I wasn’t sure what I wanted to write for this week’s post, and after a few attempts at different topics I decided that I wanted to share a testimony about my plans for the next year. It doesn’t particularly relate to a specific topic in architecture, but it’s something that I’ve been thinking about.
For those of you who don’t know, I had a major antsy/panic period between late March to the middle of May because… well, I didn’t know what I would be doing for the next year or whether I will actually have something to do next year. In February I had finally compiled a portfolio and sent it to several architecture firms in the hopes of getting a position as an intern or a junior architect. I had asked graduate students, an alumnus, and a professional for help with everything, and I thought that the final product was decent enough to get me a starting position at a firm.
But as one rejection turned to two, and two to many more, I became worried. I looked up jobs on job search engines and applied to whatever I qualified for; I even considered applying for a company and a position that I had never thought of and was never really interested in. I began grasping at whatever I could, becoming increasingly desperate each time a new rejection popped up in my email.
As the number of closed doors grew, I began to regret decisions that I made and didn’t make. A big one was applying for graduate school. I blamed myself for not having applied this year, as it would have saved me from all this unrest and anxiety. I found myself thinking about a lot of “should have”s and “could have”s, like I could have just balanced four courses, a thesis, and job search or I should have spent more all nighters for studio so that I had more presentable material for firms to see in my portfolio.
This inevitably led to some friction in my relationship with God. I began to accuse Him of not stopping me from making what seemed to me regrettable decisions and not providing me with a clear plan for the next year. My faith in His power to provide dwindled to a point where I no longer turned to Him for guidance. Instead I tried to fix whatever I could on my CV, cover letter, and portfolio to increase my chances of getting hired.
Around mid-May, I shared my concerns with a friend that I made in Hong Kong. She was working at a firm there, and suggested that I apply. I said that I would, but after so many rejections I was skeptical of receiving any good news. The friend herself was an intern and could only do so much to sway their decision to my favor, and the continued rejection had made me convinced that my portfolio would not stand a chance against local graduates who would be applying for the firm.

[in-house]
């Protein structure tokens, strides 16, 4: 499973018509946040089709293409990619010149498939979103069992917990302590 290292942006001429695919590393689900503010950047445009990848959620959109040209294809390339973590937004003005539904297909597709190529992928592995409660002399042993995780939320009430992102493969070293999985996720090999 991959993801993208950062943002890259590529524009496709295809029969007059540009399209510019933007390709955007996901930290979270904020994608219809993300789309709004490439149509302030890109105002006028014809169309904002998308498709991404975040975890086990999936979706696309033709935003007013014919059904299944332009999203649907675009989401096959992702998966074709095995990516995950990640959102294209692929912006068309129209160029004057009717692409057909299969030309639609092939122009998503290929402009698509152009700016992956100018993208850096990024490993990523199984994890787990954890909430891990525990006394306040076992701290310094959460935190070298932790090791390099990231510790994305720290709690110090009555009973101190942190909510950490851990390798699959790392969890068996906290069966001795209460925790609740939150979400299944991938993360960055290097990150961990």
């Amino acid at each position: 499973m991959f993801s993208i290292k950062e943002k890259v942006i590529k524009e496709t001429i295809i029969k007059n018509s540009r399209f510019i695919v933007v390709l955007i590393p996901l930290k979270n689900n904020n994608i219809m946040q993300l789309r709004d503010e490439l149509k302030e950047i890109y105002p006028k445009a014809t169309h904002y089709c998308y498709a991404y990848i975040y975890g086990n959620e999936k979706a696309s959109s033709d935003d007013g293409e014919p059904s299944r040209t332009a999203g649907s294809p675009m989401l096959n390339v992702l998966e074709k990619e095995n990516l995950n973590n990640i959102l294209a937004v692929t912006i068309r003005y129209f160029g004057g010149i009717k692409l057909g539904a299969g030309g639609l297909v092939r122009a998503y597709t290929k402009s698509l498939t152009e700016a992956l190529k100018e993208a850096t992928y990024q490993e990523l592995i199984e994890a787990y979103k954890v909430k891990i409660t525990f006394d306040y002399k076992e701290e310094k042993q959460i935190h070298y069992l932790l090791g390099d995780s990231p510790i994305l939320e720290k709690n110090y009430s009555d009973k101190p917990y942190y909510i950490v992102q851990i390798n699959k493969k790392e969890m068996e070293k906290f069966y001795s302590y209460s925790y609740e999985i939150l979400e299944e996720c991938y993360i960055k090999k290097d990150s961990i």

25 “Therefore I tell you, do not worry about your life, what you will eat or drink; or about your body, what you will wear. Is not life more than food, and the body more than clothes? 26 Look at the birds of the air; they do not sow or reap or store away in barns, and yet your heavenly Father feeds them. Are you not much more valuable than they?27 Can any one of you by worrying add a single hour to your life[a]? 28 “And why do you worry about clothes? See how the flowers of the field grow. They do not labor or spin. 29 Yet I tell you that not even Solomon in all his splendor was dressed like one of these. 30 If that is how God clothes the grass of the field, which is here today and tomorrow is thrown into the fire, will he not much more clothe you—you of little faith? 31 So do not worry, saying, ‘What shall we eat?’ or ‘What shall we drink?’ or ‘What shall we wear?’ 32 For the pagans run after all these things, and your heavenly Father knows that you need them. 33 But seek first his kingdom and his righteousness, and all these things will be given to you as well. 34 Therefore do not worry about tomorrow, for tomorrow will worry about itself. Each day has enough trouble of its own. -Matthew 6:25-34
So it was a surprise when I received a reply from the firm’s HR a few days after my application. What is more, within a week of that first reply they extended an offer for me to work at the firm for the next year. I was astounded by just how quickly all this took place and, more importantly, at just how little my role was in making it all happen. In fact, the more I thought about it, the more I realized that it was all about God and Him timing things according to His own plans, not mine. By making me wait, God exposed my dependence on my own merits and on affirmation in the form of job acceptances. He showed me that these will ultimately fail me and that it is Him who has the power to open doors and the right ones at that.
In that sense, I’ve been able to not only understand but also experience God’s provision that Matthew 6:25-34 talks about. It’s not my fussing and getting anxious about my own needs and plans that get me anywhere but absolute trust in Him. As I begin my first year outside of Princeton, it’s a reminder that even when I don’t have worldly securities, there is no reason to fret as God will always be the greatest security that I could ever have.